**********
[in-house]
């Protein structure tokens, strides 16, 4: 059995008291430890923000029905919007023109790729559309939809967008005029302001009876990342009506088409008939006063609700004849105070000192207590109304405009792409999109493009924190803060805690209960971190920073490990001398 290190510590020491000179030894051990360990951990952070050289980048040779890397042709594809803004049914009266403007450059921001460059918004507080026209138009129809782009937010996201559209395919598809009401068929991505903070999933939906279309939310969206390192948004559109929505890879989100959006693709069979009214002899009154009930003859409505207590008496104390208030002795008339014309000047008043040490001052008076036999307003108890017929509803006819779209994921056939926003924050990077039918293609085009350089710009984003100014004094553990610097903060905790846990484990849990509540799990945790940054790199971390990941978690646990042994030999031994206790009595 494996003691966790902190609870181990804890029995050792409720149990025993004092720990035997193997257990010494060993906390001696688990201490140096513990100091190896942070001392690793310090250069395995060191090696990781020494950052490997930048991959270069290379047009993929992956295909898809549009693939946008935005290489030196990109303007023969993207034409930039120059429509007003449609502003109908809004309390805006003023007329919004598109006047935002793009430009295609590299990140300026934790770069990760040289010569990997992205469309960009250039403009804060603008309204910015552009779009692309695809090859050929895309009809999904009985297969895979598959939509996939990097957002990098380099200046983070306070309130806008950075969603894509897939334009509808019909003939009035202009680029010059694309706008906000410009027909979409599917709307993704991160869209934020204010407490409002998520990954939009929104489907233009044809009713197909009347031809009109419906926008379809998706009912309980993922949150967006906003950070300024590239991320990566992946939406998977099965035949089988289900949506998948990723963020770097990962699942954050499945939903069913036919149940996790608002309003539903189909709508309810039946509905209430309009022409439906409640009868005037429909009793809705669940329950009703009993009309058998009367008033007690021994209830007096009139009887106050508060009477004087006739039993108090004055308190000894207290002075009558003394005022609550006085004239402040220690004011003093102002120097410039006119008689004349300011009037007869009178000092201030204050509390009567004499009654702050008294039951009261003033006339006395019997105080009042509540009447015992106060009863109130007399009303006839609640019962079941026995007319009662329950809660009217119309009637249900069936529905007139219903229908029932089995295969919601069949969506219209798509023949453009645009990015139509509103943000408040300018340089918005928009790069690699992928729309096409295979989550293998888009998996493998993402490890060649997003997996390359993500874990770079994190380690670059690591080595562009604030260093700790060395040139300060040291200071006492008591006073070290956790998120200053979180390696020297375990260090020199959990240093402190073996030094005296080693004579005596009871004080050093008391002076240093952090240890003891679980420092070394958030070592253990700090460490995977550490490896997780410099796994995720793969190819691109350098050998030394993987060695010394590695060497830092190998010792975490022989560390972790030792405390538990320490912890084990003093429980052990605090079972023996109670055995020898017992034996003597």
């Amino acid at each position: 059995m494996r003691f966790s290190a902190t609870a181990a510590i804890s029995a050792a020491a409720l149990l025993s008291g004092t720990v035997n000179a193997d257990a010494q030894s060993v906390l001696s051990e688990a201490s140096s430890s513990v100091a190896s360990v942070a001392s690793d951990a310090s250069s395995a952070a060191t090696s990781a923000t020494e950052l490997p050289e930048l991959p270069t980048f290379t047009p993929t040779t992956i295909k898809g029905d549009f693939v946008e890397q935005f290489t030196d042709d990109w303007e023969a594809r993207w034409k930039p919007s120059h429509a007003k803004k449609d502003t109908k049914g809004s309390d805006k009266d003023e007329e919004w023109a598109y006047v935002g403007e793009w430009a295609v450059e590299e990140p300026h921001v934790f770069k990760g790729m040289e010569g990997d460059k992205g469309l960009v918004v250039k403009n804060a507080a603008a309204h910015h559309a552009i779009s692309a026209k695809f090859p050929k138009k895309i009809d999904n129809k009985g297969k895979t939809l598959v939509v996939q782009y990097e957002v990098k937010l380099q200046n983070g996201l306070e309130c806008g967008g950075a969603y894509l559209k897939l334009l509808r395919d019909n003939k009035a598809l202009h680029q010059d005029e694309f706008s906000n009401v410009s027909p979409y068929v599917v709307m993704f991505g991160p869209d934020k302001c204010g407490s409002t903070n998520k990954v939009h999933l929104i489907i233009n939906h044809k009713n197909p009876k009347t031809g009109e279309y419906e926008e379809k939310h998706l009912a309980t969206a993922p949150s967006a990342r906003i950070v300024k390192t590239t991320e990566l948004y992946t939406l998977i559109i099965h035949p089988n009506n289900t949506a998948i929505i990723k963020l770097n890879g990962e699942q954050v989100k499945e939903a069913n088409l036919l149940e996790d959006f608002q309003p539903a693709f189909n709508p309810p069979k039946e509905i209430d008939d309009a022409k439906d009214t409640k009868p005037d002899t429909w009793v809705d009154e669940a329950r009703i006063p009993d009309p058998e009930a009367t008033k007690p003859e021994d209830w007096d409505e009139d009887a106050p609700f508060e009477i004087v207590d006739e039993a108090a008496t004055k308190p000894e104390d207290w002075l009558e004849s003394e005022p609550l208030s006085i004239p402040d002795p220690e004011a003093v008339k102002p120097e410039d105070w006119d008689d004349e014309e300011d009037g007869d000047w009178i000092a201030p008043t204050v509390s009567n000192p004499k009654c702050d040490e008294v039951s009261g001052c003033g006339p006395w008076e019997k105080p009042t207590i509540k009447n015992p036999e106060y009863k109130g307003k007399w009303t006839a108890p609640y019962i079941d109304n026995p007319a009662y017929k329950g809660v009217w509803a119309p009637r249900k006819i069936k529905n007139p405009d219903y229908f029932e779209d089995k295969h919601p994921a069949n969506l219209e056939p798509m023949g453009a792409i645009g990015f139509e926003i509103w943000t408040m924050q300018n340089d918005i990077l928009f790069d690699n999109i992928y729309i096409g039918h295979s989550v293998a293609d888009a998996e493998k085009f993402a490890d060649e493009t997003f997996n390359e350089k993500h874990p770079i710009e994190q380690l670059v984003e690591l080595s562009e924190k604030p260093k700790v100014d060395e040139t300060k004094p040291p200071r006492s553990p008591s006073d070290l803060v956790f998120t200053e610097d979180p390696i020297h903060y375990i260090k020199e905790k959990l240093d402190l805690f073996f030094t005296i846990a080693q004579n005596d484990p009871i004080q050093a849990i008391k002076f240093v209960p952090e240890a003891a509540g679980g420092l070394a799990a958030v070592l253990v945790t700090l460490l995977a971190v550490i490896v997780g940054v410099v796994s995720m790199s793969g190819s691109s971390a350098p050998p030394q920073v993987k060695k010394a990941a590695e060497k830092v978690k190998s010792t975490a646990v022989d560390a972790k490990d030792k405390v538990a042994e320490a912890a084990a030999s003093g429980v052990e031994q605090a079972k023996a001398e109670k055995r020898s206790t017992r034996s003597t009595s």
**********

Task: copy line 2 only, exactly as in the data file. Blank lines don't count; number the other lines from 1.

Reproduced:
């Protein structure tokens, strides 16, 4: 059995008291430890923000029905919007023109790729559309939809967008005029302001009876990342009506088409008939006063609700004849105070000192207590109304405009792409999109493009924190803060805690209960971190920073490990001398 290190510590020491000179030894051990360990951990952070050289980048040779890397042709594809803004049914009266403007450059921001460059918004507080026209138009129809782009937010996201559209395919598809009401068929991505903070999933939906279309939310969206390192948004559109929505890879989100959006693709069979009214002899009154009930003859409505207590008496104390208030002795008339014309000047008043040490001052008076036999307003108890017929509803006819779209994921056939926003924050990077039918293609085009350089710009984003100014004094553990610097903060905790846990484990849990509540799990945790940054790199971390990941978690646990042994030999031994206790009595 494996003691966790902190609870181990804890029995050792409720149990025993004092720990035997193997257990010494060993906390001696688990201490140096513990100091190896942070001392690793310090250069395995060191090696990781020494950052490997930048991959270069290379047009993929992956295909898809549009693939946008935005290489030196990109303007023969993207034409930039120059429509007003449609502003109908809004309390805006003023007329919004598109006047935002793009430009295609590299990140300026934790770069990760040289010569990997992205469309960009250039403009804060603008309204910015552009779009692309695809090859050929895309009809999904009985297969895979598959939509996939990097957002990098380099200046983070306070309130806008950075969603894509897939334009509808019909003939009035202009680029010059694309706008906000410009027909979409599917709307993704991160869209934020204010407490409002998520990954939009929104489907233009044809009713197909009347031809009109419906926008379809998706009912309980993922949150967006906003950070300024590239991320990566992946939406998977099965035949089988289900949506998948990723963020770097990962699942954050499945939903069913036919149940996790608002309003539903189909709508309810039946509905209430309009022409439906409640009868005037429909009793809705669940329950009703009993009309058998009367008033007690021994209830007096009139009887106050508060009477004087006739039993108090004055308190000894207290002075009558003394005022609550006085004239402040220690004011003093102002120097410039006119008689004349300011009037007869009178000092201030204050509390009567004499009654702050008294039951009261003033006339006395019997105080009042509540009447015992106060009863109130007399009303006839609640019962079941026995007319009662329950809660009217119309009637249900069936529905007139219903229908029932089995295969919601069949969506219209798509023949453009645009990015139509509103943000408040300018340089918005928009790069690699992928729309096409295979989550293998888009998996493998993402490890060649997003997996390359993500874990770079994190380690670059690591080595562009604030260093700790060395040139300060040291200071006492008591006073070290956790998120200053979180390696020297375990260090020199959990240093402190073996030094005296080693004579005596009871004080050093008391002076240093952090240890003891679980420092070394958030070592253990700090460490995977550490490896997780410099796994995720793969190819691109350098050998030394993987060695010394590695060497830092190998010792975490022989560390972790030792405390538990320490912890084990003093429980052990605090079972023996109670055995020898017992034996003597």